I have lived by Mill Creek for over 25 years, first with my husband, Sam, and now by myself. That makes me the official old-timer there, I guess.
There was no bridge over the creek on South Main when my family moved to Moab in 1955. I often heard tales of those two buddies, Bill Meador and Sam Taylor. Meador lived across the creek on what is now South Main. When a storm was imminent, the boys would find out what their respective mothers were cooking for supper and decide on which side of the creek to stay, depending on the menu. Sometimes the storms didn’t give them enough time, and they might have to endure liver.
Mine was the GCHS Class of 1957, with a roll call of 32 members. On our senior trip, we visited the roaring Geneva Steel Mills and also the new Utah State Prison at Point of the Mountain. One is now defunct and dismantled, the other scheduled for a move to new digs, according to reports. Gone and mostly forgotten.
On our senior sneak day, however, we chose Old City Park and the enticing waters of Mill Creek, where we happily tried to drown each other, plus Gene Leonard and Robby Robinson. Superintendent Helen M. Knight didn’t show her face, but if she had, a splash or two would have been all anyone would have dared attempt.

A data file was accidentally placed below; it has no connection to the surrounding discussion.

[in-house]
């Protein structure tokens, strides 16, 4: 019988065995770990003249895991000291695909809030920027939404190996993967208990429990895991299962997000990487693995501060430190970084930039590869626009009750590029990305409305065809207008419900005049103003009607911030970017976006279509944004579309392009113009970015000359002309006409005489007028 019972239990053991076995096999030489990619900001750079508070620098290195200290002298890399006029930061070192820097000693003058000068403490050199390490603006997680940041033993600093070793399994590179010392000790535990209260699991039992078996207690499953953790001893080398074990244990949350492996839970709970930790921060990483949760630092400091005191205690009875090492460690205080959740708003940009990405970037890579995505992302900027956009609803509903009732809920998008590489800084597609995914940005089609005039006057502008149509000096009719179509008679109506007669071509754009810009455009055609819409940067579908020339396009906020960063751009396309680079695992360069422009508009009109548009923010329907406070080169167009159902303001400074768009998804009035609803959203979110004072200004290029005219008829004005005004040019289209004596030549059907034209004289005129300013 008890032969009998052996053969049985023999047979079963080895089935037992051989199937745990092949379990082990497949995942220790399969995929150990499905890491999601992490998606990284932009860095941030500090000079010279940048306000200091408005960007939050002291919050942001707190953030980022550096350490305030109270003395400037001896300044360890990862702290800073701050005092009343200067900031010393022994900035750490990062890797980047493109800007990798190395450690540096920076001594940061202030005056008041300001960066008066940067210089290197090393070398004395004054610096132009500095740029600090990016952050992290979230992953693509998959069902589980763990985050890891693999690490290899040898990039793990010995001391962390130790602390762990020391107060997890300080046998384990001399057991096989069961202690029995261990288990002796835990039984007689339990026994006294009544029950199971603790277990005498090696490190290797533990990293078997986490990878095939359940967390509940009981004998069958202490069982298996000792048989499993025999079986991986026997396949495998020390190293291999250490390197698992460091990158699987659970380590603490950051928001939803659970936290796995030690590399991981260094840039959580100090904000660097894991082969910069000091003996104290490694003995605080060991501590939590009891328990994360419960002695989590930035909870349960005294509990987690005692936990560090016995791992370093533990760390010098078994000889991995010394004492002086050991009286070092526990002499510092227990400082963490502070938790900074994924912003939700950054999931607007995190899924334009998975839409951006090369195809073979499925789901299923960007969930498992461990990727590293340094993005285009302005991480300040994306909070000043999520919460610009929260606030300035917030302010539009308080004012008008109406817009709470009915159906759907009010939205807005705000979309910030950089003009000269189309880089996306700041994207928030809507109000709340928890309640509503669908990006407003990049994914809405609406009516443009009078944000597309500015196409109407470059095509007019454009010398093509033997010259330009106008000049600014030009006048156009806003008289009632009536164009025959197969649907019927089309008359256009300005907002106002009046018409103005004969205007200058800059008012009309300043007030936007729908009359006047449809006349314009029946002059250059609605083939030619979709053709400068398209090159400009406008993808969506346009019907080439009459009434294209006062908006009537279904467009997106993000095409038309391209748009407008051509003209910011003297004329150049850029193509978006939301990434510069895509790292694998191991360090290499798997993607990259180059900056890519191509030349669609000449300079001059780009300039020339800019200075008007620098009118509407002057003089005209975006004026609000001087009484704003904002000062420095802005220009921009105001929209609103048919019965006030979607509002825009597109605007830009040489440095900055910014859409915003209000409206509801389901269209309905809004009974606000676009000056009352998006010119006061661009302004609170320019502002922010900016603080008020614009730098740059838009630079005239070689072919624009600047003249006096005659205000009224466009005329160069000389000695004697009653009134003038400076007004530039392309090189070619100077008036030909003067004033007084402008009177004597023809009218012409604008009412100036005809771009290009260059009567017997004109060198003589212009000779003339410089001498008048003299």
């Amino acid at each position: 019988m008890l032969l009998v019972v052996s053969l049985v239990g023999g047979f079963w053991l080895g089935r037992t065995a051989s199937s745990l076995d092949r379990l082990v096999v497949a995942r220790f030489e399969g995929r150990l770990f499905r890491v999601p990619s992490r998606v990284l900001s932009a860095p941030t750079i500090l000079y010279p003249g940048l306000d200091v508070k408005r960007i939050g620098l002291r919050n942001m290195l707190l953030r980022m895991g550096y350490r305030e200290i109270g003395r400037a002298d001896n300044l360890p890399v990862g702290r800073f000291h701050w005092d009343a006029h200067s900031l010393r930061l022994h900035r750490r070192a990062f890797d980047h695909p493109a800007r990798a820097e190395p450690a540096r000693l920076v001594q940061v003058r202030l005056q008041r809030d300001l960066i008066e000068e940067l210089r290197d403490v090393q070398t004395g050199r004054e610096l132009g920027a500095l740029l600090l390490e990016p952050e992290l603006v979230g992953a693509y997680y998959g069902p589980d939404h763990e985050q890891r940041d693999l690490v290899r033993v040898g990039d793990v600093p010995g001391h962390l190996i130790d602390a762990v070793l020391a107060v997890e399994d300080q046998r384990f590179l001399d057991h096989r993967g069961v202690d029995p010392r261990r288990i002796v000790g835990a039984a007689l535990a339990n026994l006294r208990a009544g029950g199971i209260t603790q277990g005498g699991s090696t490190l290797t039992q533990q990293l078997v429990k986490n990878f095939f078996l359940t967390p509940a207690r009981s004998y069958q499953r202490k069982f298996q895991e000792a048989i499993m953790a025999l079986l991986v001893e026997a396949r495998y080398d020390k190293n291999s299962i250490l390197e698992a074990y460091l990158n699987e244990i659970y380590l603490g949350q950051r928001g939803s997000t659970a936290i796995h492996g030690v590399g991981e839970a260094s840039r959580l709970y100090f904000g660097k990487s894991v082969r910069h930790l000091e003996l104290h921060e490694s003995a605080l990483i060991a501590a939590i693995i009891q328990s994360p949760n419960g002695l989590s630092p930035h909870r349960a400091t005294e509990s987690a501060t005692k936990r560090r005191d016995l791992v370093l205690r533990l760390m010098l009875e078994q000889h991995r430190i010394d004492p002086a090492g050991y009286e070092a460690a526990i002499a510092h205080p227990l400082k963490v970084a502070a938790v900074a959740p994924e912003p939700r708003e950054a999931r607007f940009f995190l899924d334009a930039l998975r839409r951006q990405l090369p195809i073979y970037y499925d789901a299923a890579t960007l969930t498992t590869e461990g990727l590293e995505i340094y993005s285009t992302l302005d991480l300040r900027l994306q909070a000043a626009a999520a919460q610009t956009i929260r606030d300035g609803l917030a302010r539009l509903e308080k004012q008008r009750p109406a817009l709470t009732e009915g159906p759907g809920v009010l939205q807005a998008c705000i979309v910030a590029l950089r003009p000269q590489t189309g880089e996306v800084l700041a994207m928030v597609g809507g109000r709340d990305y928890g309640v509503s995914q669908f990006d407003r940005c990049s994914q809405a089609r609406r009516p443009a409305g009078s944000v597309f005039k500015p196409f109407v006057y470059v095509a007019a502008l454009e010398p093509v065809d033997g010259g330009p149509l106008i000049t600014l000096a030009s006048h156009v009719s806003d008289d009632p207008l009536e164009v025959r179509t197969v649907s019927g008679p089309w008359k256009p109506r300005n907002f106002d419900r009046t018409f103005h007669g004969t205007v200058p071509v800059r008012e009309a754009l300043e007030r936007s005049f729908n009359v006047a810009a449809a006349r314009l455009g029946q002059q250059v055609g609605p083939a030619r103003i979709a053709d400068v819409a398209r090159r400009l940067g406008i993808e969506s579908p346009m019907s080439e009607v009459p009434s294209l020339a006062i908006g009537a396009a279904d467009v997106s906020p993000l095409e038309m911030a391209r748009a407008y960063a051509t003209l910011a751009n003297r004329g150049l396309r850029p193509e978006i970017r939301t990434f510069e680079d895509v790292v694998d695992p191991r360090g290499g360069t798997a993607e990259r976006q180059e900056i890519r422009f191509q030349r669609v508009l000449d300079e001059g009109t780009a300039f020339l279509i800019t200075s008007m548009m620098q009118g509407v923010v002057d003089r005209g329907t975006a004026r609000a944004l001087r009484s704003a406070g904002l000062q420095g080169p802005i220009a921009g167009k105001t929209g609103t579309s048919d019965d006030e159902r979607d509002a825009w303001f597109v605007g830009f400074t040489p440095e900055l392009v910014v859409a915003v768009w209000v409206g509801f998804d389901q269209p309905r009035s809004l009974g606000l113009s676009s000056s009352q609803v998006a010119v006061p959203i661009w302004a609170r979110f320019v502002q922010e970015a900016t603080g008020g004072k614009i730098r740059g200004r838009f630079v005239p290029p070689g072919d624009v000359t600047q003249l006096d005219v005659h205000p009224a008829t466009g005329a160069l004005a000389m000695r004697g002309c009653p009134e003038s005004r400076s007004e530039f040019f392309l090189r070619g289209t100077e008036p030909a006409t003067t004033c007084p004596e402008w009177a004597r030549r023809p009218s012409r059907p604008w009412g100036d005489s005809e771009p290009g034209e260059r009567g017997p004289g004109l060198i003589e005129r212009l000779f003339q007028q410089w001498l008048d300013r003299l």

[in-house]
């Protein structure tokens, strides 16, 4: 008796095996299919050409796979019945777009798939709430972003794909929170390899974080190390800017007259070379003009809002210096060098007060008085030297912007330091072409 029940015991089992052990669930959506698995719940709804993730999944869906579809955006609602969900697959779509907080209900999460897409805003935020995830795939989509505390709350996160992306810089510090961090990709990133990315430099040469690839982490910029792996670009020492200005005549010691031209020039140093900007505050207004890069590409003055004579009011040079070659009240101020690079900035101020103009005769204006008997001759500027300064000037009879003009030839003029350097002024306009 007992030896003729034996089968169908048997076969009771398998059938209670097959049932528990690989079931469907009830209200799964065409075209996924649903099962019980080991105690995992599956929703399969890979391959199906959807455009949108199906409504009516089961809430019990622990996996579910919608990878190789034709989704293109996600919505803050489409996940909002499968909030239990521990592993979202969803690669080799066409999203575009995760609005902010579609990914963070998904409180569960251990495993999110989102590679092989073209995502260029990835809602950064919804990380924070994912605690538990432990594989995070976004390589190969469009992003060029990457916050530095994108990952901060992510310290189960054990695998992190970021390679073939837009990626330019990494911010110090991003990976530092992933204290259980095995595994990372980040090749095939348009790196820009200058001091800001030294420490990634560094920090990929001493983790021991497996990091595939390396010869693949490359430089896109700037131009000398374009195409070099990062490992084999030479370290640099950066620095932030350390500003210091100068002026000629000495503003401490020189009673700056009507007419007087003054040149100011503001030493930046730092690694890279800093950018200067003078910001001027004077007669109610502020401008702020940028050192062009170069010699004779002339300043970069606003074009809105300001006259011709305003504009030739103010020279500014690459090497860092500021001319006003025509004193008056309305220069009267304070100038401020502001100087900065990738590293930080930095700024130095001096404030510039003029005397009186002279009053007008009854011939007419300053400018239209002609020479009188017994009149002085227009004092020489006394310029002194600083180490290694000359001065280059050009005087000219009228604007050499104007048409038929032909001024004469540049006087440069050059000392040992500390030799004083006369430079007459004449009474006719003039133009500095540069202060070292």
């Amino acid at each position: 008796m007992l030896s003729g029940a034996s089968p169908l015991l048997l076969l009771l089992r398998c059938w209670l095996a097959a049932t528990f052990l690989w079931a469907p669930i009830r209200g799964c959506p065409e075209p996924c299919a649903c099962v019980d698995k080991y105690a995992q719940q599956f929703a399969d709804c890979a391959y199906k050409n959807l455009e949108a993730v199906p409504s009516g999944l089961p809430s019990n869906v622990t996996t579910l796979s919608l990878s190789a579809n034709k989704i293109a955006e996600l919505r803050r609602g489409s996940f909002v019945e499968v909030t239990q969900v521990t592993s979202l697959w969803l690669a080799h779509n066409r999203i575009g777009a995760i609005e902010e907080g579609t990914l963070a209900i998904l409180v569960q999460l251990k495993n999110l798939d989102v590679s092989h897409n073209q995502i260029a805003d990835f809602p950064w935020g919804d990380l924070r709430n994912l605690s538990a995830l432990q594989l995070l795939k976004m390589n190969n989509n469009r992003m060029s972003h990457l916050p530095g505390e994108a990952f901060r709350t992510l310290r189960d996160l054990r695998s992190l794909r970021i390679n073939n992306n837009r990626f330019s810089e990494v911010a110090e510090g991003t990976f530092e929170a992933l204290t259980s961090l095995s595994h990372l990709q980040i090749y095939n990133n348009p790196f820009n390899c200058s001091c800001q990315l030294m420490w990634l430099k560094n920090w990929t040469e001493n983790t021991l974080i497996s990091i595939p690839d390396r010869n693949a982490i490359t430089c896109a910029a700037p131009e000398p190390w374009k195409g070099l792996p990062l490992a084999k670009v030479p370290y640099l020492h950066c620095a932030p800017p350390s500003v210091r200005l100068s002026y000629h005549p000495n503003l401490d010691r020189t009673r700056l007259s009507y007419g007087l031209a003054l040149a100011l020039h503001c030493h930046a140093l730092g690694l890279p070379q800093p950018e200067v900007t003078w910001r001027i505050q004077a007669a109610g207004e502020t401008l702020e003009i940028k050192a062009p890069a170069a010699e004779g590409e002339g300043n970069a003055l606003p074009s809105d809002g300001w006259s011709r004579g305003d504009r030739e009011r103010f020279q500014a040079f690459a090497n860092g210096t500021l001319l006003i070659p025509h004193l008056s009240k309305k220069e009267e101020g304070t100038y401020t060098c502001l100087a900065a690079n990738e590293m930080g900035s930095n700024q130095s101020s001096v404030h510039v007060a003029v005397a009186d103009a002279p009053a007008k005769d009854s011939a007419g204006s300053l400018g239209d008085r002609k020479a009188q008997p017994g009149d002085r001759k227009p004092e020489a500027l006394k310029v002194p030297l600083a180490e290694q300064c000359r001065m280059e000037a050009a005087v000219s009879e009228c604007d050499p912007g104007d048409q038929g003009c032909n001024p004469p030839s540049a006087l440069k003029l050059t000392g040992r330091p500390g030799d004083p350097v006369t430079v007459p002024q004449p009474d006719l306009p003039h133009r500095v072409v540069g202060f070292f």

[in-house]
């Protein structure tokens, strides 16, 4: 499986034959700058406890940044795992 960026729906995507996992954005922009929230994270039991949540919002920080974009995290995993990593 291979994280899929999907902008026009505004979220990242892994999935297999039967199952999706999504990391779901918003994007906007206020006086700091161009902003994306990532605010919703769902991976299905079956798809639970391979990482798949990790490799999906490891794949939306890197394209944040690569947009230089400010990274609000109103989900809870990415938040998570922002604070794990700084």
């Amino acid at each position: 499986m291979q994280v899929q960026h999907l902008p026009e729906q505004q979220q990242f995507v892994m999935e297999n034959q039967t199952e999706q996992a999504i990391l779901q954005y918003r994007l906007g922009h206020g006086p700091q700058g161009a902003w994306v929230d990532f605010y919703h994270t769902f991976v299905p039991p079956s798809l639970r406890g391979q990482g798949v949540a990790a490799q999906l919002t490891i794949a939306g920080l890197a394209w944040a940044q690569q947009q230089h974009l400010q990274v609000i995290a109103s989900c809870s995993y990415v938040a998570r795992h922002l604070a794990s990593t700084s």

As I said, Sam and I moved our family to the plot of land that includes a section of Mill Creek over 25 years ago. A plywood fort was built and became enmeshed in the tangled underbrush of the creek over the years. Someone let loose some unwanted peafowl there, and they made their own ruckus for some time before wildlife got ‘em. And in the right conditions watercress was to be had.
One year, Sam and I decided to “borrow” water from the creek for our garden. We worked and worked setting up our unique system, but when we turned it on, the whole thing blew up. We had put the pump at the wrong end of the pipe. So much for water thievery.
Another year, Sam had the opportunity to buy two yearling steers (wild from the desert). We built a stout pen, and in the dusk of the evening they were delivered. They leapt from the back of the stock carrier into the pen and out the other side, never to be seen by us again.
Another year, I decided to raise sheep. Having become a spinner, I thought I would raise my own raw products. And the sheep did well, to the point where I had about five ewes with about eight babies (several sets of twins), and the big, friendly ram, Pretty Boy.
Now any waterway is also a highway for wildlife, ours being from the La Sals to the river. The sheep pen, of course, was by Mill Creek, and one dark and stormy night both a cougar and a bear came down their personal highway and noticed my sheep. Pretty Boy was hauled over a four-foot fence as if nothing were there. The ewes were also hauled off.
That was the last of my sheepherdess days. I am content to have the beautiful Mill Creek Parkway alongside my property, and its steady stream of hikers and dogs. I have been to the Riverwalk in San Antonio, and it has its own charms. But it’s got nothing on the Mill Creek Parkway.